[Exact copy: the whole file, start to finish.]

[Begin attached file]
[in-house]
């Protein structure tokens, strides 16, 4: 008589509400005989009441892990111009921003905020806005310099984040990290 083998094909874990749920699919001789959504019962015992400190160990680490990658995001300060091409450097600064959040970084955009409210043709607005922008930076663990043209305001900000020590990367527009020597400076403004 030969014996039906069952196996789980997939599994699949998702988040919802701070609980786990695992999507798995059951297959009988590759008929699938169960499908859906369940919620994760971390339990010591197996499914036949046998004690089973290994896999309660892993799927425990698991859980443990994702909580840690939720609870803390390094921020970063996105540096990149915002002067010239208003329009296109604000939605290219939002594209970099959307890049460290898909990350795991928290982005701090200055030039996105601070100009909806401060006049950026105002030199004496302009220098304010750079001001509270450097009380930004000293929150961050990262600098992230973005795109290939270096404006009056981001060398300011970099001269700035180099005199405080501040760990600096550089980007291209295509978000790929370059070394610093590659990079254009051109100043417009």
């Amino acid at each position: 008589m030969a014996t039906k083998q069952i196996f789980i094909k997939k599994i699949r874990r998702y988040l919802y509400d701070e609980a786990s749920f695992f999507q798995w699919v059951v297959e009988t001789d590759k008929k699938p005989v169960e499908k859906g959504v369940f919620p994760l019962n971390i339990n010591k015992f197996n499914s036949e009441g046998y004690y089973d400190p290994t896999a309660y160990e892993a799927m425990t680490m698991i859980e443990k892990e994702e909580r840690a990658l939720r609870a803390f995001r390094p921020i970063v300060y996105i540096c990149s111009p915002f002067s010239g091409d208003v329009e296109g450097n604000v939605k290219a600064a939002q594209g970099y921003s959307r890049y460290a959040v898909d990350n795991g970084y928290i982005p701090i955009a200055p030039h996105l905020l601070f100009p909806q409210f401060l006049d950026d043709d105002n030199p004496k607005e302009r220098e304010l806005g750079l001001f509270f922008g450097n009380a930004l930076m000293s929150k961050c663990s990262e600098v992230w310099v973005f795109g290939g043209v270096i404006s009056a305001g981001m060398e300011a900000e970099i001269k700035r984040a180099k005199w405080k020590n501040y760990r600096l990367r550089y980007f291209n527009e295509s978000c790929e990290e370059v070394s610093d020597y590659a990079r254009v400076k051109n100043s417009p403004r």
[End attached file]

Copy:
[in-house]
């Protein structure tokens, strides 16, 4: 008589509400005989009441892990111009921003905020806005310099984040990290 083998094909874990749920699919001789959504019962015992400190160990680490990658995001300060091409450097600064959040970084955009409210043709607005922008930076663990043209305001900000020590990367527009020597400076403004 030969014996039906069952196996789980997939599994699949998702988040919802701070609980786990695992999507798995059951297959009988590759008929699938169960499908859906369940919620994760971390339990010591197996499914036949046998004690089973290994896999309660892993799927425990698991859980443990994702909580840690939720609870803390390094921020970063996105540096990149915002002067010239208003329009296109604000939605290219939002594209970099959307890049460290898909990350795991928290982005701090200055030039996105601070100009909806401060006049950026105002030199004496302009220098304010750079001001509270450097009380930004000293929150961050990262600098992230973005795109290939270096404006009056981001060398300011970099001269700035180099005199405080501040760990600096550089980007291209295509978000790929370059070394610093590659990079254009051109100043417009």
């Amino acid at each position: 008589m030969a014996t039906k083998q069952i196996f789980i094909k997939k599994i699949r874990r998702y988040l919802y509400d701070e609980a786990s749920f695992f999507q798995w699919v059951v297959e009988t001789d590759k008929k699938p005989v169960e499908k859906g959504v369940f919620p994760l019962n971390i339990n010591k015992f197996n499914s036949e009441g046998y004690y089973d400190p290994t896999a309660y160990e892993a799927m425990t680490m698991i859980e443990k892990e994702e909580r840690a990658l939720r609870a803390f995001r390094p921020i970063v300060y996105i540096c990149s111009p915002f002067s010239g091409d208003v329009e296109g450097n604000v939605k290219a600064a939002q594209g970099y921003s959307r890049y460290a959040v898909d990350n795991g970084y928290i982005p701090i955009a200055p030039h996105l905020l601070f100009p909806q409210f401060l006049d950026d043709d105002n030199p004496k607005e302009r220098e304010l806005g750079l001001f509270f922008g450097n009380a930004l930076m000293s929150k961050c663990s990262e600098v992230w310099v973005f795109g290939g043209v270096i404006s009056a305001g981001m060398e300011a900000e970099i001269k700035r984040a180099k005199w405080k020590n501040y760990r600096l990367r550089y980007f291209n527009e295509s978000c790929e990290e370059v070394s610093d020597y590659a990079r254009v400076k051109n100043s417009p403004r």